Contrary to Republican claims, Abdulmutallab, who tried to blown up a Detroit-bound jet on Christmas Day, has been cooperating with federal authorities, answering their questions about his connections to al-Qaida. Experts on interrogation have long known that torture — and even extreme duress — can lead to false confessions. The best information is gleaned when interrogators take the time to try to establish a relationship, as they seem to have done in this case.
From the New York Times:
WASHINGTON — Umar Farouk Abdulmutallab, the Nigerian man accused of trying to blow up a jetliner bound for Detroit on Dec. 25, started talking to investigators after two of his family members arrived in the United States and helped earn his cooperation, a senior administration official said Tuesday evening.Mr. Abdulmutallab, 23, began speaking to F.B.I. agents last week in Detroit and has not stopped, two government officials said. The officials declined to disclose what information was obtained from him, but said it was aiding in the investigation of the attempted terrorist attack.
“With the family, the F.B.I. approached the suspect,” the senior administration official said, speaking to reporters at the White House on the condition of anonymity because of the pending legal case. “He has been cooperating for days.”
The cooperation was first disclosed during a Congressional hearing on Tuesday, as the suspect’s interrogation became the subject of an intense political debate over whether he initially stopped providing information after he was read his Miranda rights and received a lawyer. The administration was seeking to refute the notion that he was treated differently from any other terrorism suspects since the attacks on Sept. 11, 2001.
The White House hastily called a briefing on Tuesday evening to discuss the new details of the case. The senior administration official provided this account:
Two counterterrorism agents flew to Lagos, Nigeria, on Jan. 1. Before their departure, the agents spent days getting briefed on information in the case. In Lagos, the agents met with C.I.A. officers, who provided contacts among the suspect’s family, friends and other associates.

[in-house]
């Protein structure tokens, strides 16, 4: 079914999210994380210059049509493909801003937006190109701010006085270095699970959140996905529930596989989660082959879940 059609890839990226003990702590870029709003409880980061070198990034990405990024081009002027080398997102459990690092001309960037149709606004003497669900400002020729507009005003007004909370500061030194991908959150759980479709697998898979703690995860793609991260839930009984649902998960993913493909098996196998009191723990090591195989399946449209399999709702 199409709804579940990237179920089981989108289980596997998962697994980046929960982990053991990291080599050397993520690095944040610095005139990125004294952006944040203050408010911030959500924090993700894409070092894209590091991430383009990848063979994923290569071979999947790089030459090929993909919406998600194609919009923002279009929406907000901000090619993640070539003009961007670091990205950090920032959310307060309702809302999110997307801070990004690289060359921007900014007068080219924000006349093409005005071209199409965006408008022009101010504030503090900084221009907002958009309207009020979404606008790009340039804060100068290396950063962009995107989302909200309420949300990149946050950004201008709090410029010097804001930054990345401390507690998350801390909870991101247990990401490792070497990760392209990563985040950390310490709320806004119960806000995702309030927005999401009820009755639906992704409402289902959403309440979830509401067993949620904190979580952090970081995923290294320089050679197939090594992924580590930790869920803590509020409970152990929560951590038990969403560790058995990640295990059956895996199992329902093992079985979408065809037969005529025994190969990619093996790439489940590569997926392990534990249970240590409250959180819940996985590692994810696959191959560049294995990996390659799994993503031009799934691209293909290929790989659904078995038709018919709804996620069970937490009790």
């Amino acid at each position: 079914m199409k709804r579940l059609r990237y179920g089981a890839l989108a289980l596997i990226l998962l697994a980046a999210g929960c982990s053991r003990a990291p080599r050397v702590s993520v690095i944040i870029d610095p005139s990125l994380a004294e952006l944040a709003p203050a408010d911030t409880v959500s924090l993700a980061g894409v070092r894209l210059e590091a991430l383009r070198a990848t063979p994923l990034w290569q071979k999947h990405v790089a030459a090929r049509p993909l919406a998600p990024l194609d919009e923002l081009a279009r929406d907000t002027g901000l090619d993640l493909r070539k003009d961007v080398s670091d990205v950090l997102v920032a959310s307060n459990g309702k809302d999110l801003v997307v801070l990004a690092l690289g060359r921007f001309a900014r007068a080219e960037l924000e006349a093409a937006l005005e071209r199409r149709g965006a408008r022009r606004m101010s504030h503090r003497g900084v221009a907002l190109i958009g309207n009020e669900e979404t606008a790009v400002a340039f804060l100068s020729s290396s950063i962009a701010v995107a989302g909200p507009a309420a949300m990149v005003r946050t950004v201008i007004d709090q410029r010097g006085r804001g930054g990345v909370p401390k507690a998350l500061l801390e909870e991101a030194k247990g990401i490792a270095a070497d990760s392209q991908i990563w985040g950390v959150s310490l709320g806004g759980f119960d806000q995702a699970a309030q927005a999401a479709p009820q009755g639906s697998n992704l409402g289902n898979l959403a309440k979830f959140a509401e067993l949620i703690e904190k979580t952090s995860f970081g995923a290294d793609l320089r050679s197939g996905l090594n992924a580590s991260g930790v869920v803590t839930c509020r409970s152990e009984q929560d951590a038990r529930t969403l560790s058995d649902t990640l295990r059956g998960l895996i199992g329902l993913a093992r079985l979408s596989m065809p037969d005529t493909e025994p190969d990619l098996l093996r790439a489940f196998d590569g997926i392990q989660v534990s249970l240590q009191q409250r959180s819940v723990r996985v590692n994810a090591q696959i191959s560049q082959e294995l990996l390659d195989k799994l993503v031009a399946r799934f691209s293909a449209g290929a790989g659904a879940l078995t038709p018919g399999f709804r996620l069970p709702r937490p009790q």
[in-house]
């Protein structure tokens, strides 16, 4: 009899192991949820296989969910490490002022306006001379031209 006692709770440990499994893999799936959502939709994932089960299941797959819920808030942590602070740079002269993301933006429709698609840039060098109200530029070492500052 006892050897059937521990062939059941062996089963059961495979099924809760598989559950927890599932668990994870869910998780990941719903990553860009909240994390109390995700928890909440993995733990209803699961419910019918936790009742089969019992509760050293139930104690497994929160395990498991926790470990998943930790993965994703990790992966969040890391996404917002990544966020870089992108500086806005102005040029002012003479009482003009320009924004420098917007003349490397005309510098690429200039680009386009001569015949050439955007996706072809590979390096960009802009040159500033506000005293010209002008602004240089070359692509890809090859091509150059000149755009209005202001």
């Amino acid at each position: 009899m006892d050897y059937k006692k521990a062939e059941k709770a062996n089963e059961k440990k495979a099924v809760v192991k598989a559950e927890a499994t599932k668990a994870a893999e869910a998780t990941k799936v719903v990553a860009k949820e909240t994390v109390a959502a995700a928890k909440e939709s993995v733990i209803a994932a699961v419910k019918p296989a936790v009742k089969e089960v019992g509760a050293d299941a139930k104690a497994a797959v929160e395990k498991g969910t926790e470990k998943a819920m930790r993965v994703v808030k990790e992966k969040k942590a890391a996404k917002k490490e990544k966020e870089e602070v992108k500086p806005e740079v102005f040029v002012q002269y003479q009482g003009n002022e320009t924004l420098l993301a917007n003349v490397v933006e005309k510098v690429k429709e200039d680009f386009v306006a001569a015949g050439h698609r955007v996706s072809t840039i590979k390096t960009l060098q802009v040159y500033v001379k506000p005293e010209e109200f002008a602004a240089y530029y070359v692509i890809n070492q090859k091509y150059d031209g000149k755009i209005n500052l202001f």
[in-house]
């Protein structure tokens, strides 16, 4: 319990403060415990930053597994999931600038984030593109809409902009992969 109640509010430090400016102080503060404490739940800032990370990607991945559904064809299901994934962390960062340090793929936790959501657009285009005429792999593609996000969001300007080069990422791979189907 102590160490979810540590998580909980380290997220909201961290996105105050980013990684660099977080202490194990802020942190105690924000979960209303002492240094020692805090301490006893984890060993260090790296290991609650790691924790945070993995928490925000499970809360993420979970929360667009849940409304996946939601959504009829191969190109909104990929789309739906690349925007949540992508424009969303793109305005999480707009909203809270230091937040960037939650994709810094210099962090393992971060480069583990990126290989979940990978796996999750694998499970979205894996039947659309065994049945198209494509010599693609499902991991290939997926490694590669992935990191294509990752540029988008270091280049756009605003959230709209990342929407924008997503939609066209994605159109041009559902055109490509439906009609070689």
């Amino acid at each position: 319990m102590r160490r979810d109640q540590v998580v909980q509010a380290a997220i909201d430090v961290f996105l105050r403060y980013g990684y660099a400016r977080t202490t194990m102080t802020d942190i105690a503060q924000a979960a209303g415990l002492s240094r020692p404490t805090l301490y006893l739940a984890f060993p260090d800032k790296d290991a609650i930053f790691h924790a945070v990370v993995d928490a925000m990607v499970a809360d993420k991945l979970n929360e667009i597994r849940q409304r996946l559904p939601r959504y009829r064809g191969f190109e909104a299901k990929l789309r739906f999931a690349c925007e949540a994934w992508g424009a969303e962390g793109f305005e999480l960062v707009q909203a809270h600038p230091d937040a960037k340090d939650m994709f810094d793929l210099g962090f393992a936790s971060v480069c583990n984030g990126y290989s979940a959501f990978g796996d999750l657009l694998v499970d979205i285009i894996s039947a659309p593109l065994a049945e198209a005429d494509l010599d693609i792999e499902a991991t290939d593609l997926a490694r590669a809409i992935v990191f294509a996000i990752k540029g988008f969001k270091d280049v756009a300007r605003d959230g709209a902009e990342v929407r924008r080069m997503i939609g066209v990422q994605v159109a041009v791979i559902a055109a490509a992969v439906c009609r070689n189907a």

The two agents moved to Abuja, the capital, “to gain an understanding of the suspect,” and ultimately located two family members of Mr. Abdulmutallab, the official said. The relatives, whom the official declined to identify, agreed to cooperate because they “disagreed with his efforts to blow up American targets.”
The agents and the two family members flew back to the United States on Jan. 17. They met with the F.B.I. to discuss a way forward. After meeting with Mr. Abdulmutallab for several days, the official said, the family members persuaded him to talk to investigators.
“The intelligence gained has been disseminated throughout the intelligence community,” the official said, adding, “The best way to get him to talk was working with his family.”
Another federal official said Mr. Abdulmutallab had provided information about people he met in Yemen, where he is believed to have receiving training and explosives from Al Qaeda in the Arabian Peninsula, a branch of the terrorist network.
“He’s retracing his activities over there,” said the official, who would discuss the case only on the condition of anonymity. “You run to ground what he tells you, validate it and follow up. You build a relationship. It’s a pretty standard process.”